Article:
Gene Randall began: "President Clinton's supporters may have some new ammunition to use against Ken Starr. Former Paula Jones attorney Gil Davis says in 1994, a month before Starr was appointed independent counsel, Davis and Starr had a half-dozen conversations on whether a sitting President could be sued for private conduct."
     After a clip of Davis saying Starr had no position on the case, just offered his assessment of whether a sitting President could be sued, Randall nonetheless presented the White House case: "Following charges of Starr office leaks, contacts with known anti-Clinton activists, and the issue of Linda Tripp working at the same time with both Jones' lawyers and Starr's prosecutors, the White House sees a new political opening."
     James Kennedy of the White House denounced Starr and Randall agreed he had done wrong: "In fact, legal scholars say Starr should have revealed his Jones team contacts to Attorney General Janet Reno when he requested authorization to investigate the Monica Lewinsky matter."
     Stephen Salzburg, George Washington University: "I believe that the Attorney General would not have granted him the jurisdiction over the Lewinsky matter had she been fully aware of the extent of the contacts, and number of contacts that he'd had with the Paula Jones lawyers."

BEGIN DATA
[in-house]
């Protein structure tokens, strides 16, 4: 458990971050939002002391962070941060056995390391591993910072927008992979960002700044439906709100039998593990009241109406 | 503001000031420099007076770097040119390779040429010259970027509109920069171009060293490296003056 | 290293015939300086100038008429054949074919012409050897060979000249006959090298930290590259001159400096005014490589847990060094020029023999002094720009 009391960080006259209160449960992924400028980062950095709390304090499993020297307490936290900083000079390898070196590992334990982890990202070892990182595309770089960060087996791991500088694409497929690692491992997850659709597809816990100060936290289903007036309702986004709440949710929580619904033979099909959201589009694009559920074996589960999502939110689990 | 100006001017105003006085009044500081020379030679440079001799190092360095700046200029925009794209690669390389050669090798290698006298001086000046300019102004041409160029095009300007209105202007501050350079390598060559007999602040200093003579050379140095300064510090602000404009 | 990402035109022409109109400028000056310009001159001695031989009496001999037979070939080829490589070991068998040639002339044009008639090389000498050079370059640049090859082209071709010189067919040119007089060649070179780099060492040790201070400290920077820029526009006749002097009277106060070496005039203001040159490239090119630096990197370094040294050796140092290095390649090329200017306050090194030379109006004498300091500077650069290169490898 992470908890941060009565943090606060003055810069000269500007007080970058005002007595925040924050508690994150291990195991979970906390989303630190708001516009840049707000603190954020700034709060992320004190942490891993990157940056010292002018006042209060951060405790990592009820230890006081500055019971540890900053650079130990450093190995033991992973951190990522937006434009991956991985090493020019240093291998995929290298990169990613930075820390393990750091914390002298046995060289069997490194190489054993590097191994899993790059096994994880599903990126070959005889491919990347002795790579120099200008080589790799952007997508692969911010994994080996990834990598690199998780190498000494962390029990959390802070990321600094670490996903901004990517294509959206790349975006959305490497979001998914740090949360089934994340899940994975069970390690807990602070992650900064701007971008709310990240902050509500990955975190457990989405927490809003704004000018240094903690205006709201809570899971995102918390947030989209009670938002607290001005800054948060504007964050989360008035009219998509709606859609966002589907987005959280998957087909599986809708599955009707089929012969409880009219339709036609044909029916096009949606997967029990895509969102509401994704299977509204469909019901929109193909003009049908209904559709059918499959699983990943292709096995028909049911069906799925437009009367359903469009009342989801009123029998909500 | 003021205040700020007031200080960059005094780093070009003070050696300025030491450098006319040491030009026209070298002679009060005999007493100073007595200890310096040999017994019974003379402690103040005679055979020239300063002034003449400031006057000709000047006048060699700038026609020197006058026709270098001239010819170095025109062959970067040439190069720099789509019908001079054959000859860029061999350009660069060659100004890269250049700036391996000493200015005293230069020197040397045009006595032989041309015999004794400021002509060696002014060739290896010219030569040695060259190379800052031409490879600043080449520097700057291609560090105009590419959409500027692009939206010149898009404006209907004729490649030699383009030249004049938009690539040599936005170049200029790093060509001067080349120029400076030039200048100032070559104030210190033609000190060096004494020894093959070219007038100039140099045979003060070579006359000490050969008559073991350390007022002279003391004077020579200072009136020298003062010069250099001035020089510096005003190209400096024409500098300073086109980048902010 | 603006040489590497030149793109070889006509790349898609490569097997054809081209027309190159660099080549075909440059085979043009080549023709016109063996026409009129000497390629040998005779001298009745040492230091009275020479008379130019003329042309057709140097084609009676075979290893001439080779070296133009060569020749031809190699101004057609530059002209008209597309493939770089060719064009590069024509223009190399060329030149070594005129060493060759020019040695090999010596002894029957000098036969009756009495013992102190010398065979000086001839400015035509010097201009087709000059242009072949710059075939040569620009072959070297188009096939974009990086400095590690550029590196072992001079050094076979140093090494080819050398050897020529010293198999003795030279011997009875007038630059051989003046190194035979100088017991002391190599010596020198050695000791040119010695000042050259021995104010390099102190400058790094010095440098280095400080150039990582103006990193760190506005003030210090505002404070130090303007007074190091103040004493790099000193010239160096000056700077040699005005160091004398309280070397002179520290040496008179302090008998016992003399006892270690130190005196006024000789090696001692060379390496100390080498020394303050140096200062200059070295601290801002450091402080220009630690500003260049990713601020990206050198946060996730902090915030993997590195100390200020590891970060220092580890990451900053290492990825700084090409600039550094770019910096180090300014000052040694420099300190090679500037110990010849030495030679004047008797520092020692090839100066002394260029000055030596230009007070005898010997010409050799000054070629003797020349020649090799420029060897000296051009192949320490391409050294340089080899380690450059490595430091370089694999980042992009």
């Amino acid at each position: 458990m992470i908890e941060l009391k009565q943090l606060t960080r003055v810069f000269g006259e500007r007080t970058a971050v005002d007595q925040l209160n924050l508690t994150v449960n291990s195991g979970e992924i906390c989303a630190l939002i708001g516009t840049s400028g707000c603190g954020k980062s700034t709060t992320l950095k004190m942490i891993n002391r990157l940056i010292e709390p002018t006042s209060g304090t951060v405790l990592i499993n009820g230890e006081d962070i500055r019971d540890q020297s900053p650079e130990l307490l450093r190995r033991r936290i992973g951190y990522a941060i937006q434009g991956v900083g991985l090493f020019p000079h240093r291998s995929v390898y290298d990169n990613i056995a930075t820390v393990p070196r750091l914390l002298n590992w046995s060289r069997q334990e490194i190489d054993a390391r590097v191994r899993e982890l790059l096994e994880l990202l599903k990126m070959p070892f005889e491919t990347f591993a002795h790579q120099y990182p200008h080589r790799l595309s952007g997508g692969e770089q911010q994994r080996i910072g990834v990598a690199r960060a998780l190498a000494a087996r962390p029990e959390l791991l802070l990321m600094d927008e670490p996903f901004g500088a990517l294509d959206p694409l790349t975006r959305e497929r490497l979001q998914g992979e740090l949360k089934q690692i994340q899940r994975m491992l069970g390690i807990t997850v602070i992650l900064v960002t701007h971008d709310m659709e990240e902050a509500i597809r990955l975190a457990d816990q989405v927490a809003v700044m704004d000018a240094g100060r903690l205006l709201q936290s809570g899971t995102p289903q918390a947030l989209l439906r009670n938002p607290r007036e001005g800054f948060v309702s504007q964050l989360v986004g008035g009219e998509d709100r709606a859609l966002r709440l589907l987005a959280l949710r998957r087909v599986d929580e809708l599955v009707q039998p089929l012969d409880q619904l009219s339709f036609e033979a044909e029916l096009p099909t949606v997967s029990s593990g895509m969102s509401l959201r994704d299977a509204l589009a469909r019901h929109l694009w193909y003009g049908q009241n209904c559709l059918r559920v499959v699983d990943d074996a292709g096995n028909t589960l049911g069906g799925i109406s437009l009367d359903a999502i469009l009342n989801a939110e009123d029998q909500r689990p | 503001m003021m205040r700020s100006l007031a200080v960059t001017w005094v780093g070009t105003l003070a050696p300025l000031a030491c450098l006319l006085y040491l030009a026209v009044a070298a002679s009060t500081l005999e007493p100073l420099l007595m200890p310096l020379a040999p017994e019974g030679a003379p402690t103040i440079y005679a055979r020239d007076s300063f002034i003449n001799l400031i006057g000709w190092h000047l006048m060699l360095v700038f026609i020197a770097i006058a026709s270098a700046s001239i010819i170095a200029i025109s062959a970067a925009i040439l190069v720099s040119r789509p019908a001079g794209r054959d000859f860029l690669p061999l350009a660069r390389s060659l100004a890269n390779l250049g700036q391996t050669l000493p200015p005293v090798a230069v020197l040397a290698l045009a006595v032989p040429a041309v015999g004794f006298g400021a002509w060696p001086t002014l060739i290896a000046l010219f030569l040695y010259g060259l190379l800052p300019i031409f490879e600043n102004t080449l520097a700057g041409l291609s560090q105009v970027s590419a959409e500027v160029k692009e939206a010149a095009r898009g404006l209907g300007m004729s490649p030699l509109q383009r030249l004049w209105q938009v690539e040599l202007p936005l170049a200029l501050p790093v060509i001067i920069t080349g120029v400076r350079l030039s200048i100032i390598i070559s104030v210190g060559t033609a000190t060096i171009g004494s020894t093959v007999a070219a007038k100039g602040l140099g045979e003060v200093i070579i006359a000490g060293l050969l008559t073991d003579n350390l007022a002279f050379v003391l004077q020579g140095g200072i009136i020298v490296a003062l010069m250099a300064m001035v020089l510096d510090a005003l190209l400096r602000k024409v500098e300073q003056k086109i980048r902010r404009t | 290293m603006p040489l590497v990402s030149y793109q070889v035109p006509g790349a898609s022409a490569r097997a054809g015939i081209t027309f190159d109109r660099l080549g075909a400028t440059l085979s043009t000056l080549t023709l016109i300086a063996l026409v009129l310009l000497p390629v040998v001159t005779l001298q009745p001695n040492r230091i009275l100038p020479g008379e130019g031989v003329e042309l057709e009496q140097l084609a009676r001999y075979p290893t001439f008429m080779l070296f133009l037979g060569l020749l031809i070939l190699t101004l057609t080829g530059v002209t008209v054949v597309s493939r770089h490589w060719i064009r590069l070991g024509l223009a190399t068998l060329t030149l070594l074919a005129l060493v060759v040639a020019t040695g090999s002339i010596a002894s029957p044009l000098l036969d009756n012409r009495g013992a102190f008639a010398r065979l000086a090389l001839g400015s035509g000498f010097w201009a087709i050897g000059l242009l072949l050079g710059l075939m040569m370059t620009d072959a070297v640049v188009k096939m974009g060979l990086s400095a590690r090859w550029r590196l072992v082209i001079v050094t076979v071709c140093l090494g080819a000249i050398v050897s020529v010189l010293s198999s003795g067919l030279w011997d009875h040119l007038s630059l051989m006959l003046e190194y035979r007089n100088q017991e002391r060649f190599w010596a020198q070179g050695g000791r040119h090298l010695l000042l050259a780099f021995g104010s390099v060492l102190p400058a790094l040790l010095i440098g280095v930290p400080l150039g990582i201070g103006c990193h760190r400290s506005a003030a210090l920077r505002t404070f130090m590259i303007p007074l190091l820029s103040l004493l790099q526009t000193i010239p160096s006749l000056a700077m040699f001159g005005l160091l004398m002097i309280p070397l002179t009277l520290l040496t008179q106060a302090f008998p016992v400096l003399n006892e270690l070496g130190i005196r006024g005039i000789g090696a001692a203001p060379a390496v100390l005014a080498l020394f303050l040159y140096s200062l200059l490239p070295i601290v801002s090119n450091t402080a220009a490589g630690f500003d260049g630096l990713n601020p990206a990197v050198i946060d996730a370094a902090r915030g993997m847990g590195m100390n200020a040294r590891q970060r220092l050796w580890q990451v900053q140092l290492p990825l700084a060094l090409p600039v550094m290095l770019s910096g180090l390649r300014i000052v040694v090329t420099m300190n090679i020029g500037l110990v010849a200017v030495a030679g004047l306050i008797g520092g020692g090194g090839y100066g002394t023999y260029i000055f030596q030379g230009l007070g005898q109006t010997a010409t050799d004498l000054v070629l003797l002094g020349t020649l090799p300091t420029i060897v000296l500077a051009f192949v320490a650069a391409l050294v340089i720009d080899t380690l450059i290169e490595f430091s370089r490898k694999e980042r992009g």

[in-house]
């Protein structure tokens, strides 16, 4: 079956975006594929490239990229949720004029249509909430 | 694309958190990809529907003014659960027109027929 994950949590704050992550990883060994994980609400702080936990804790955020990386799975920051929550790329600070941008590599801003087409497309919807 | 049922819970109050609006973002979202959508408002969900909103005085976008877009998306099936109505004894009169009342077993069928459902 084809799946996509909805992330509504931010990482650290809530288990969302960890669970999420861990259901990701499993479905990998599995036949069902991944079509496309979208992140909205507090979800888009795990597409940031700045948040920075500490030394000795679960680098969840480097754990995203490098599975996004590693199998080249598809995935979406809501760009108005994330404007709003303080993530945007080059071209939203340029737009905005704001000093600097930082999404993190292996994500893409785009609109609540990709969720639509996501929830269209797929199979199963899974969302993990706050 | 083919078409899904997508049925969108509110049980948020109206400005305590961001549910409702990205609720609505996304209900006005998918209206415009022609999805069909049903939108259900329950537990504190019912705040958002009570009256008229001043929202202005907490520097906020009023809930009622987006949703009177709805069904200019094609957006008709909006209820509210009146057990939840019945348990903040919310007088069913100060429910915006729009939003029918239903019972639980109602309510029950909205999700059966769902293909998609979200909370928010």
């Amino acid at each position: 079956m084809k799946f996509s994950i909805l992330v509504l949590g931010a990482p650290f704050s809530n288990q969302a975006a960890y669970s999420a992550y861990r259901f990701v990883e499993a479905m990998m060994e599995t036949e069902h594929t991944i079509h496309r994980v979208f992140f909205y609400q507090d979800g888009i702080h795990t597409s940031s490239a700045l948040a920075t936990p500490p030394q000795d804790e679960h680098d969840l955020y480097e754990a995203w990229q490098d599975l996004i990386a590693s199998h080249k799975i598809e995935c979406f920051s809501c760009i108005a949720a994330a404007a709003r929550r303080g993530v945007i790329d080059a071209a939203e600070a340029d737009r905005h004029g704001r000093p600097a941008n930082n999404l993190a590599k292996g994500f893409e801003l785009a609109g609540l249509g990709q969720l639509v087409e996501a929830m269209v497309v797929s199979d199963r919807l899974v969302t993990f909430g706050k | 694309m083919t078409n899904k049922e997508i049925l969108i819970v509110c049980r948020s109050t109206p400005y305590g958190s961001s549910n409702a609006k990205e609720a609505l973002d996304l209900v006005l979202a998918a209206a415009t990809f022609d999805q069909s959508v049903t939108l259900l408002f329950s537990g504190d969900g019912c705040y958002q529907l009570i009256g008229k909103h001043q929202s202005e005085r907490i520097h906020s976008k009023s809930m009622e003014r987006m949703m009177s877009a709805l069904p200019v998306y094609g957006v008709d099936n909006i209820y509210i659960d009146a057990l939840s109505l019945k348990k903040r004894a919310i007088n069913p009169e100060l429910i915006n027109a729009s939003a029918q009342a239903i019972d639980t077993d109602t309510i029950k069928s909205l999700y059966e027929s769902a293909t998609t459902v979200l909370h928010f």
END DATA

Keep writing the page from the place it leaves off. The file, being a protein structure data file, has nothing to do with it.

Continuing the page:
Randall allowed time for Starr's retort, but then retorted the retort: "Starr's office says, quote: 'This office did not mislead the Department of Justice regarding relevant facts relating to its jurisdiction or any expansion thereof.' Further, it says, Starr's communications with the Jones camp were 'long known and reported.' The White House, though, will cite words like these from a former federal prosecutor."
     Larry Barcela, former U.S. Attorney: "When there is a conflict, or a potential for conflict, a lawyer has an obligation, at a minimum, to make disclosures to all the parties involved in that particular matter."
     Randall concluded: "Sources say the Justice Department will review the issue. Consider the new questions about Ken Starr, a kind of preview. When the House Judiciary Committee opens its presidential impeachment hearings, Democrats can be expected to forcefully argue the need to investigate the investigator."

     CNN is obviously willing to do what it can to impugn Starr.


griv1016cap.jpg (14244 bytes)cyberno4.gif (1375 bytes) While on the hit on Starr, here's how Geraldo Rivera treated it on Thursday's Upfront Tonight as he highlighted how Starr's office credited Rivera's other CNBC show for reporting the latest allegation months ago.

     Rivera announced: "Now let's go to our series investigating the investigator. Ken Starr has been rocked recently by revelations that he may have played fast and loose with the facts and the circumstances of just how and when he got involved with the sex scandal that now threatens the Clinton presidency. You know he must be worried when he gives me credit. Starr said in a statement today that the story about his early consultations with lawyers for Paula Jones was old news. He said he heard it last January on Rivera Live and you know what, this time the guy is right."

     Just as he says "and you know what," he turned his back to co-anchor Diane Dimond so she could pat him on the back.

     Rivera then played a clip of Gil Davis on Rivera Live two days after the story broke, January 23, saying Starr advised him a President is not immune. Rivera declared:
     "Whether it was old news or not, virtually every expert in legal ethics agrees that Ken Starr should have disclosed this possible conflict of interest to Janet Reno."